Awayyyyyyyyyyyy it all goes,
even Dignity, of course —
until all that is left is
laughter & companionship.
What else really matters?
A Flock of Memories will wait for us
on the far side of The Green Hill,
like children excited at our Return. Words by Scott Fisher
For more reflections and inspiration visit:
A reflection by Jay Johnson. May light shine for all to see! Holy Flesh
To friends and readers this post was entered with a portion missing from the quoted poem, Edge of September. In respect for the poet, Jeanie Tomasko, and to complete the original reflection, I have discarded last night’s work and now re-post what was originally intended. Thank you for your patience!
“Seasons change and so do I…” – a line from the song, “No Time”, written and sung by THE WHO. It was a song that proudly played from my dorm room window on speakers cranked loud enough to reach two other dorms and a field used for tag football and sun bathing. That was when ‘serious’ studying was set aside. It was too difficult to resist the call of Boulder’s Colorado sun. When I hear this song I can swiftly return to that time in my life – formative and filled with possibilities.
On October 1, I will have been retired four months. While reflecting on my own changes, I found myself singing this line from “No Time”. It was the thought of seasons that brought the words to mind. There is no surprise that one reflects on the changing seasons now. The days are getting shorter. I read in yesterday’s weather report — today the sun would set two minutes and twenty-three seconds earlier. It does not take a written report to know that summer is waning. Evenings are cooler – the trees are beginning to show highlights of gold and red in their leaves. I have always enjoyed “transition seasons”. These seasons seem to act as a bridge between winter’s cold and the breathless heat of summer.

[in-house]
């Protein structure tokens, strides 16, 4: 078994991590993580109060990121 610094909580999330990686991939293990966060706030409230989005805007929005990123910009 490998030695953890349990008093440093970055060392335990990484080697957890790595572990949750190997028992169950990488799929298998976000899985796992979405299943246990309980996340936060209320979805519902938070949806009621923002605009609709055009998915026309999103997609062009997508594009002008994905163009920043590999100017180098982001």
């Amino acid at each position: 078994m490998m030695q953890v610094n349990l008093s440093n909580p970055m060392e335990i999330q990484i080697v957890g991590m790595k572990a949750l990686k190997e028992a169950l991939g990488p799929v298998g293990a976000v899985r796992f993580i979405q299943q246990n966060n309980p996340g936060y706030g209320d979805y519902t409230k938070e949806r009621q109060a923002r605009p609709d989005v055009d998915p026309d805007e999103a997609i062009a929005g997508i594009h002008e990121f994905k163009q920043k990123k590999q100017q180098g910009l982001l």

This fall I am particularly aware of how life can reflect the nature of seasons. In the heat of this past summer, my new life in retirement felt uncomfortable, still too bright for me to find focus. As in other times of change in my life, I continued to be grateful for God’s grace in each day’s rhythm. Too tired and distracted with details, I would have been unable to tend to the sun’s rising and setting.
Now, I seem to welcome these early days of fall. With four months of retirement behind me, I sense the beginning of a pattern to my days — the words rest and relax feel less foreign. These early days of fall remind me that all of creation knows the stress and creative energy found in times of transition. With gratitude, I welcome fall as I prepare to receive its guidance and calming pace.
Edge of September
Again this year it comes:
the shift in the wind
that certain slant of sun
the sudden red of sumac.
Out at the lake
birdsong is less urgent,
the young can feed themselves.
In a few days
something like light
will tug on wings.
I am at home with
the downside of summer.
I take stock of the woodpile.
Night comes earlier. The space
between cricket chirps, longer.
I’ve stopped coloring my hair.
My husband fingers the gray
as if learning a tenderness.